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Nietschze criticised Christianity for espousing slave morality. How true is this? Given that Christianity became the religion of the ruling classes, isn't it more correct to say that slave morality is espoused by the ruling classes, not for themselves, but for the ruled?

After all, if Nietschze was correct, then in todays post-christian & secular western europe slave-morality should have withered away, but though it is no longer culturally espoused, the rebel being an iconic figure, as opposed to the saint, it seems to me practically this is still the real morality, for example, espoused by governments & corporations.

According to Wikipedias entry on master-slave morality, master-morality is the morality of the strong-willed, and slave-morality is the response of the slaves. Whereas I'm asking isn't slave-morality foisted on the slaves by the masters to keep them in a state of submissiveness.

A quote by William Blake might be of relevance here:

"The Enquiry in England is not whether a Man has Talents and Genius, but whether he is Passive and Polite and a Virtuous Ass and obedient to Noblemen’s Opinions in Art and Science. If he is, he is a Good Man. If not, he must be starved."

  • Can you provide a bit more context? Is there a particular text or work you're talking about in particular? – Joseph Weissman Mar 5 '12 at 2:44
  • @weissman:I haven't got a particular text in mind, so I may have just a handle on a popular conception on what Nietszche had to say. I may have to go away and read the genealogy of morals if you want me to make this question clearer than it is at present. – Mozibur Ullah Mar 5 '12 at 4:13
  • I can specificly reference that the a large topic of the first essay of the Genealogy of Morals is the comparison of slave morality vs. the morality of the noble. – Renegade Mar 5 '12 at 23:13
  • Well, right, but those terms are all over his work @Renegade -- in different contexts and senses -- I am just wondering if it's not possible for OP to share the particular passage that exemplifies the concern (or ideally might have prompted it) – Joseph Weissman Mar 6 '12 at 3:54
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Nietschze criticised Christianity for espousing slave morality. How true is this?

The fact that Nietzsche proposed such an analysis is very true. Whether or not you subscribe to Nietzsche's analysis is another matter; in any event, you'll have to read it carefully before choosing to accept or reject it.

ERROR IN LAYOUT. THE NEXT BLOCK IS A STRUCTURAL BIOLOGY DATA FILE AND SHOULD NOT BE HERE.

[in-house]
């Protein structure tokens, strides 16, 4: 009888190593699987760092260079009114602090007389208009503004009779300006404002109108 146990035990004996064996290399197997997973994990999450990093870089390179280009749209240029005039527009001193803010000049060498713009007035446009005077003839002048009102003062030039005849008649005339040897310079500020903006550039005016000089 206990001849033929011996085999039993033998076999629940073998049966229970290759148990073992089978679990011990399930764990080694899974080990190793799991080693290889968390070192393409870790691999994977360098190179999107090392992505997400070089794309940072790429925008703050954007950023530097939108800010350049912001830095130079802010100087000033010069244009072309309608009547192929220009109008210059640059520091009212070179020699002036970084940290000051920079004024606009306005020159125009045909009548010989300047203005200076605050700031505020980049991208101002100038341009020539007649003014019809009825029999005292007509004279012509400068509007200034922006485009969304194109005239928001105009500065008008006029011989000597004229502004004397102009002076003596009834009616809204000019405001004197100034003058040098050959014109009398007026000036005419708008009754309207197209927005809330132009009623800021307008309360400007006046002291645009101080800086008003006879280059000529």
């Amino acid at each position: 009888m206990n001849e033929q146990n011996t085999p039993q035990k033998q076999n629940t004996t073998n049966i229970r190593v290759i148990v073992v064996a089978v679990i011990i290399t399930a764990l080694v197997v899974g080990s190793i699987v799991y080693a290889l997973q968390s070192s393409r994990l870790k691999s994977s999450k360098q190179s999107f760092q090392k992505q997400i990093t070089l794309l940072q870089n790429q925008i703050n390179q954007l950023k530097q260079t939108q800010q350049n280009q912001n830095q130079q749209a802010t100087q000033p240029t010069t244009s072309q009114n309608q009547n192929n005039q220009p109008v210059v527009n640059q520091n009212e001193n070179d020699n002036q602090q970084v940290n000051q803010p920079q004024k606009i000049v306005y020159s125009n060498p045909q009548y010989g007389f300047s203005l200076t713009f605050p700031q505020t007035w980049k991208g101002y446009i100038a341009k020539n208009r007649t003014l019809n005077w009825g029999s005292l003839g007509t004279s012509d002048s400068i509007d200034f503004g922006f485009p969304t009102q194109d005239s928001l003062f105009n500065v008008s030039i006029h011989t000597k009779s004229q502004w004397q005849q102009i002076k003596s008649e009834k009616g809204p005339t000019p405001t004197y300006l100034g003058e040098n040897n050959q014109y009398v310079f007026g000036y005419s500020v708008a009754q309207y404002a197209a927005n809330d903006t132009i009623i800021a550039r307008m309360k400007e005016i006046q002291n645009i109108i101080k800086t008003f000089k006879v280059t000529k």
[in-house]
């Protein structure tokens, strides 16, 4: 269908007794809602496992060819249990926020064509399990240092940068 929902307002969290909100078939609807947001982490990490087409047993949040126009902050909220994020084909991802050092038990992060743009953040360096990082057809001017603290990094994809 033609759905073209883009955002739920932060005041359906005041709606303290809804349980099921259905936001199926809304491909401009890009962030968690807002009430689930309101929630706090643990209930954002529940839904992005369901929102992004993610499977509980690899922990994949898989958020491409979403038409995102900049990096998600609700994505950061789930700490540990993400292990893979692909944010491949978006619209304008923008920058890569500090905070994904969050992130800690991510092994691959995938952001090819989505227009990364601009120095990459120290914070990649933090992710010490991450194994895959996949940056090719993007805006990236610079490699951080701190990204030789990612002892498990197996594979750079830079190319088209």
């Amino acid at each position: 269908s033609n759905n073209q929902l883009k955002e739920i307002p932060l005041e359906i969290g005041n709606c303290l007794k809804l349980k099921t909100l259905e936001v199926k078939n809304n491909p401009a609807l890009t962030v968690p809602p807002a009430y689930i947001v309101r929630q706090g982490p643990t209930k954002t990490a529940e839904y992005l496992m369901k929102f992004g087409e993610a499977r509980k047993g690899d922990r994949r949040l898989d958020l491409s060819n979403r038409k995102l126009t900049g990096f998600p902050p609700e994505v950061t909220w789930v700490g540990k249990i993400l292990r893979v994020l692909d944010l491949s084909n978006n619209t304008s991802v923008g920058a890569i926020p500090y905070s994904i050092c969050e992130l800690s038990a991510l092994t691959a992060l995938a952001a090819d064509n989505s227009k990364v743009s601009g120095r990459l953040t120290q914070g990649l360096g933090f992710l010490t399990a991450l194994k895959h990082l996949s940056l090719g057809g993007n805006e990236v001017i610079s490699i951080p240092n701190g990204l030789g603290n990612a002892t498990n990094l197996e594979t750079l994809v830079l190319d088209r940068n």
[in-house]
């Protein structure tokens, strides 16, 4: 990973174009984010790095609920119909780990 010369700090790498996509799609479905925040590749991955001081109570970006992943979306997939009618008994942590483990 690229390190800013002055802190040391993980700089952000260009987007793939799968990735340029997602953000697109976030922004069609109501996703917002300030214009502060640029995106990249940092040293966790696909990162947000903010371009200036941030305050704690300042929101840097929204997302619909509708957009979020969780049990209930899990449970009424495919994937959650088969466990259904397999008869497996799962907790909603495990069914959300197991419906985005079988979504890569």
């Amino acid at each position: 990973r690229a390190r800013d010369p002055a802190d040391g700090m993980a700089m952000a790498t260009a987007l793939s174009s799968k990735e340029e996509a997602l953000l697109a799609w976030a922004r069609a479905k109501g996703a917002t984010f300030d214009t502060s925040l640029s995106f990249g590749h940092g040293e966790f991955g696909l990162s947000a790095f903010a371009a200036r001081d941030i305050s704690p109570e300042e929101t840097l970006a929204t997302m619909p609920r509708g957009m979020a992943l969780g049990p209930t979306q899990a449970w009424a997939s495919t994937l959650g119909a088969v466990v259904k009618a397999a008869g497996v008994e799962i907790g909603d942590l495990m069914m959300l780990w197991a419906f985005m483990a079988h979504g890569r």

Given that Christianity became the religion of the ruling classes, isn't it more correct to say that slave morality is espoused by the ruling classes, not for themselves, but for the ruled?

Nietzsche is critiquing the morality of the ruling classes of his time, who are, indeed, Christian. It's not therefore "more correct" or "less correct" to say this; it is a fundamental part of Nietzsche's argument.

After all, if Nietschze was correct, then in todays post-christian & secular western europe slave-morality should have withered away

Not in the slightest. Nietzsche calling Christianity a "slave morality" does not mean it is the only form of "slave morality", and there is absolutely no reason he would have us believe that today's (allegedly) "post-Christian and secular Western Europe" would be any less a slave morality; the fact that it is committed to the notion of "democracy" should be indication enough (as, for Nietzsche, the democratic impulse is slave morality par excellence.)

but though it is no longer culturally espoused, the rebel being an iconic figure, as opposed to the saint, it seems to me practically this is still the real morality, for example, espoused by governments & corporations.

Again, you seem to think you are arguing with Nietzsche when you are merely recapitulating a small part of his argument (although I think he'd say that you are being capricious if you think that Christian morality is no longer culturally espoused...)

According to Wikipedias entry on master-slave morality, master-morality is the morality of the strong-willed, and slave-morality is the response of the slaves.

That's a bit reductionist (as one would expect of Wikipedia), but not too far off the mark.

Whereas I'm asking isn't slave-morality foisted on the slaves by the masters to keep them in a state of submissiveness.

No, the other way around. Slave morality, Nietzsche argues, was foisted on the masters by the slaves, in order to keep them in state of submissiveness, and that's what Nietzsche finds so wrong; the strong-willed are absent, or in hiding, and need to awaken and seize back what should be theirs. (And that's more than a bit reductionist, as one would expect of a brief answer here.)

To summarize: if you're interested in Nietzsche on slave morality, read some Nietzsche, or some of the (voluminous) secondary literature on Nietzsche; Wikipedia is barely a start.

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